04 Dec 2019 | Men's Australian Open |
'Surreal' experiences for All Abilities stars
by Golf Australia
For Sydney’s Geoff Nicholas, rubbing shoulders with the superstars of the sport has become almost commonplace. One of world golf’s amputee legends, he’s been a professional golfer for 27 years. But for Chad Pfeifer and Daphne van Houten, it’s something else.
American Pfeifer, who lost his left leg in the war in Iraq in 2007, is playing his first All Abilities Championship this week at The Australian. So is Dutchwoman van Houten, the first woman to make her way into the 12-person field who will play alongside the pros at the Australian Open in a 54-hole event.
Pfeifer was part of the interview panel on stage at the tournament cocktail party on Tuesday night with Sergio Garcia, a Masters winner, and Paul Casey, one of the best players in the world. “They were just normal guys, excited that I was a part of it,’’ said Pfeifer. “It was pretty surreal for me, just to be up on the stage with them and then have a little closest to the pin contest with them. That was a really cool experience.”
Out on the driving range, van Houten found herself “outnumbered’’ as the only woman in the field – either able-bodied or otherwise. She sought out Ernie Els for a photo opportunity. “I went on a picture with Ernie Els and that was a big dream for me to get on a picture with him. So, I’ve had a lot of good experiences and I hope a lot more this week,” she said.
The experience works two ways. Many of the professionals here for the Australian Open are interested in the All Abilities players; in particular how they manage their particular disabilities in a golfing context. Van Houten, for instance, has dealt with scoliosis, a spinal condition, since she was 12 years old. Nicholas and Pfeifer are both amputees.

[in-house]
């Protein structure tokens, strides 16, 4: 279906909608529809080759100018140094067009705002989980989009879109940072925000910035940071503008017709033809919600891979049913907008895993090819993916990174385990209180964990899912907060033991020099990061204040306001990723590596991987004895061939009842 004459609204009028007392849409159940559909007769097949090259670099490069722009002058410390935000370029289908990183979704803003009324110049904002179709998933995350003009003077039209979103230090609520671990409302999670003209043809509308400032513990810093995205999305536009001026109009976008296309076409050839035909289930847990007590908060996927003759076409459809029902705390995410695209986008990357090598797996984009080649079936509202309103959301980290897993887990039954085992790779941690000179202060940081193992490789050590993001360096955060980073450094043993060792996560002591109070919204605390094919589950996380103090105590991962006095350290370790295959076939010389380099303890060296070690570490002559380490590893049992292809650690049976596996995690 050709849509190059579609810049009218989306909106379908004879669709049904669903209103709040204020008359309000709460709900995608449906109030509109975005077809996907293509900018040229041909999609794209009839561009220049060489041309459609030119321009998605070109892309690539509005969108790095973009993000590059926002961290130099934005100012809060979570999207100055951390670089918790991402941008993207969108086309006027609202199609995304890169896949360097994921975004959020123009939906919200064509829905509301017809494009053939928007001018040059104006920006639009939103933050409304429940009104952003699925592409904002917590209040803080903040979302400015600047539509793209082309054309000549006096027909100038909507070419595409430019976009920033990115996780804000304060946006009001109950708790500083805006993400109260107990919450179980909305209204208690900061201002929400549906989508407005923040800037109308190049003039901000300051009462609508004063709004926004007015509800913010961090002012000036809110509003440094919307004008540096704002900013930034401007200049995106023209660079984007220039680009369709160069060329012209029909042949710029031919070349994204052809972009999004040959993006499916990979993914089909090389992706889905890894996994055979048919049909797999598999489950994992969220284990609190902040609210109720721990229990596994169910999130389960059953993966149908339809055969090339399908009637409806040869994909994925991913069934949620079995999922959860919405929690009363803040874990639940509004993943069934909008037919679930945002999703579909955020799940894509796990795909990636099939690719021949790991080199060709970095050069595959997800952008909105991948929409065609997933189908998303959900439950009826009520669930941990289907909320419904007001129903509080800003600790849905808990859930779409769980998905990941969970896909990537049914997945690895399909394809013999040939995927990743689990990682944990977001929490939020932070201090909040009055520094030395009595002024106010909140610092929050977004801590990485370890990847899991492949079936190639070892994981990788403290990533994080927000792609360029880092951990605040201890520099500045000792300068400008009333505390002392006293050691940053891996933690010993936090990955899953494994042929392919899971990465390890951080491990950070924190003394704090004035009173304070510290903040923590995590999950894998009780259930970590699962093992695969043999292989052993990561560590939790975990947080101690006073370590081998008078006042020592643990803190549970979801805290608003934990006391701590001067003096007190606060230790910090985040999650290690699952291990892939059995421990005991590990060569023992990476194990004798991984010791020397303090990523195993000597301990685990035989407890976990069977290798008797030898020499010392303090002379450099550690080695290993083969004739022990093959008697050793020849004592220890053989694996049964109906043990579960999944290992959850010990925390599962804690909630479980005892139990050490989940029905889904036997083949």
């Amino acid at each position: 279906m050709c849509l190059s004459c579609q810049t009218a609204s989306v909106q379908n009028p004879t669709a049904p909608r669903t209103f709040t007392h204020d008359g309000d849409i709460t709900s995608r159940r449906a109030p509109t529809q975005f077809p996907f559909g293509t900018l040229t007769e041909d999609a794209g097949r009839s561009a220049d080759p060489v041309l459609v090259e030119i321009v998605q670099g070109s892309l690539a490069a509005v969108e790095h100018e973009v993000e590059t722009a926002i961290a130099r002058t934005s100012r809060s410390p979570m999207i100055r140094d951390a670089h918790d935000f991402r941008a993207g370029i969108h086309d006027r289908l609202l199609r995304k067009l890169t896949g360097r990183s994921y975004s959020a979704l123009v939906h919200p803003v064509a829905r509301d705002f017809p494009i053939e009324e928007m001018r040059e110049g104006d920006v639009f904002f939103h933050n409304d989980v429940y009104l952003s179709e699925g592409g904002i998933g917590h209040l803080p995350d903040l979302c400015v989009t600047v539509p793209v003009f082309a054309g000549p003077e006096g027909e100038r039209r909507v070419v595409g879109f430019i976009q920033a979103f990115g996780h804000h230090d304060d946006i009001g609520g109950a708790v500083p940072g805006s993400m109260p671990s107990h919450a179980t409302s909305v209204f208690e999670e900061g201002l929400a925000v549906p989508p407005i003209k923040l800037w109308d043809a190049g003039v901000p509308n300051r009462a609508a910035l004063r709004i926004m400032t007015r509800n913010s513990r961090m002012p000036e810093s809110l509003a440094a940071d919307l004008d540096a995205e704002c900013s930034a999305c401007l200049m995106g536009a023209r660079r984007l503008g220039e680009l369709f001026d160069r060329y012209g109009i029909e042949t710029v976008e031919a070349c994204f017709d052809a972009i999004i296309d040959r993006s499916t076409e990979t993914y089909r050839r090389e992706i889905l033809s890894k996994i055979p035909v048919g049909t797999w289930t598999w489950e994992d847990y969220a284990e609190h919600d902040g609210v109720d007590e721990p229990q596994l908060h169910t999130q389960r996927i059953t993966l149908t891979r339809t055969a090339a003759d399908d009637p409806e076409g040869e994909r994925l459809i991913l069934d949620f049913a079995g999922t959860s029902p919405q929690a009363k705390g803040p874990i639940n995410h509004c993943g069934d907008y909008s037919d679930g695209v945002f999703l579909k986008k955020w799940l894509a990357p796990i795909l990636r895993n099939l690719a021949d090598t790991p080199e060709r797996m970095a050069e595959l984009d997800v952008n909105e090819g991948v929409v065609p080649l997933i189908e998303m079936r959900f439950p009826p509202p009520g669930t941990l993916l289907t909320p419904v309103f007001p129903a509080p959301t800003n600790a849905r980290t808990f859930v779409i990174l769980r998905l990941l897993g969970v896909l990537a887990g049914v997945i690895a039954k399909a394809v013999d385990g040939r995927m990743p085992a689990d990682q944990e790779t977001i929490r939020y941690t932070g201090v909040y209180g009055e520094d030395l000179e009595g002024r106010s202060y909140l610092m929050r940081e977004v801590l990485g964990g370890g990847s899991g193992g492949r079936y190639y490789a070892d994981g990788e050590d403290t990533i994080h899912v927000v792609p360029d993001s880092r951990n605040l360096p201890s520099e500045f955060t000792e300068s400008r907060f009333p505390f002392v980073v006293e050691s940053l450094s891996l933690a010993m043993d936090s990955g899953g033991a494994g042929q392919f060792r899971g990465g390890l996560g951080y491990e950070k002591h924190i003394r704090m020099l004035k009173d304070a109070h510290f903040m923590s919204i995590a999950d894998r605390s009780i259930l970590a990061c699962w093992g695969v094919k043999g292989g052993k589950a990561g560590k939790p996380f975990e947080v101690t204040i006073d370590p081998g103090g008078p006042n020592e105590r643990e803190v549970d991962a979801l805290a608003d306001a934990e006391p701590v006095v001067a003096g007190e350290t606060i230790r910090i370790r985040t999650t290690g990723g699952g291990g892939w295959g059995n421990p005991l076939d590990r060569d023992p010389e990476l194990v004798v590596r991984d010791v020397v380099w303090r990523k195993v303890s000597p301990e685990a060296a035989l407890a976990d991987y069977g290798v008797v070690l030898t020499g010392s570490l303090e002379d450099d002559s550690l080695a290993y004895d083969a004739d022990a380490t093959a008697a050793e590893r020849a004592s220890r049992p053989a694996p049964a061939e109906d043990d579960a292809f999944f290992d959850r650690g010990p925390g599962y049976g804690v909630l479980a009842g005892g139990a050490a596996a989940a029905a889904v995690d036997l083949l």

“They (professionals) just come up to me, one congratulating me for being here and wishing me success throughout the week, but then the other kind of asked me, so how does it work with the prosthetic and golf swing?’’ said Pfeifer.
“So, I’ve been able to kind of show him how I swing and how I built my swing around the prosthetic. For them, the players of this calibre to come up to me, I guess they’re not really asking for advice, but they’re trying to figure out how we do it. It’s pretty cool. Like I said, players of this calibre, they’re asking how we golf. I’m sure they get it a thousand times over and over how they golf and they’re tips and secrets. It’s been a really cool experience for players like this to come up and ask us how we do it.”
Pfeifer made his way into the field by reaching a world No. 7 disability ranking. But as he pointed out, it is not just about trying to win. It’s about promoting the sport and the benefits that it can have for people with disabilities.
“Just being on property, walking, getting something to eat or going down to the range and then you see all these guys, the players you mentioned and just to be rubbing shoulders with them is amazing,’’ he said. “But this week is huge, not only for disabled golf, but for golf in general because I know all over the world people are trying to grow the sport and for us to be able to show off our talents, it’s an amazing opportunity for us as disabled players to show off our talents to the world.”
Nicholas put it succinctly. “I think a lot of the pros really admire is, because they know how tough the game is and I see it both ways. It’s one of the hardest games to do, but it’s probably one of the only games in the world where we can compete on the same playing field as a professional. There’s no other sport you can do that, which that’s a great plus for the game of golf.”
The Australian All Abilities Championship tees off on Friday at The Australian.
2019 AAAC field
Johan Kammerstad (SWE)
Brendan Lawlor (IRE)
Mike Browne (ENG)
Kurtis Barkley (CAN)
Adem Wahbi (BEL)
Daphne van Houten (NED)
Kenny Bontz (USA)
Chad Pfeifer (USA)
Geoff Nicholas (AUS)
Shane Luke (AUS)
Cameron Pollard (AUS)
Stephen Prior (AUS)
Read more information on the AAAC here.
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